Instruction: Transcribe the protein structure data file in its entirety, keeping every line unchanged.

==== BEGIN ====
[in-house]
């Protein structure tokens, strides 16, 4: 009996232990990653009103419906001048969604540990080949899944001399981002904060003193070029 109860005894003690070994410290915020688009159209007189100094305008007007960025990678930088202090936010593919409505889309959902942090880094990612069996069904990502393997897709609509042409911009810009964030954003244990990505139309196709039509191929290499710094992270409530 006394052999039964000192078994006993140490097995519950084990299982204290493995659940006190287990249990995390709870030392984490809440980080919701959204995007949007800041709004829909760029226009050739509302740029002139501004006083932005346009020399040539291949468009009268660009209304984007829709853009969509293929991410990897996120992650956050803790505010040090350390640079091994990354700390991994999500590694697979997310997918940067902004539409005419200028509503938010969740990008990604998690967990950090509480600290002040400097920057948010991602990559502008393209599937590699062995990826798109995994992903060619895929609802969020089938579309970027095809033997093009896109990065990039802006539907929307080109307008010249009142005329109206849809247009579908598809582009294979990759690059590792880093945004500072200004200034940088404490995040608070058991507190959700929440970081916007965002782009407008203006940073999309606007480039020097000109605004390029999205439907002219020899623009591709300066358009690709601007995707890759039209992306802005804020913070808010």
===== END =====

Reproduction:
[in-house]
């Protein structure tokens, strides 16, 4: 009996232990990653009103419906001048969604540990080949899944001399981002904060003193070029 109860005894003690070994410290915020688009159209007189100094305008007007960025990678930088202090936010593919409505889309959902942090880094990612069996069904990502393997897709609509042409911009810009964030954003244990990505139309196709039509191929290499710094992270409530 006394052999039964000192078994006993140490097995519950084990299982204290493995659940006190287990249990995390709870030392984490809440980080919701959204995007949007800041709004829909760029226009050739509302740029002139501004006083932005346009020399040539291949468009009268660009209304984007829709853009969509293929991410990897996120992650956050803790505010040090350390640079091994990354700390991994999500590694697979997310997918940067902004539409005419200028509503938010969740990008990604998690967990950090509480600290002040400097920057948010991602990559502008393209599937590699062995990826798109995994992903060619895929609802969020089938579309970027095809033997093009896109990065990039802006539907929307080109307008010249009142005329109206849809247009579908598809582009294979990759690059590792880093945004500072200004200034940088404490995040608070058991507190959700929440970081916007965002782009407008203006940073999309606007480039020097000109605004390029999205439907002219020899623009591709300066358009690709601007995707890759039209992306802005804020913070808010």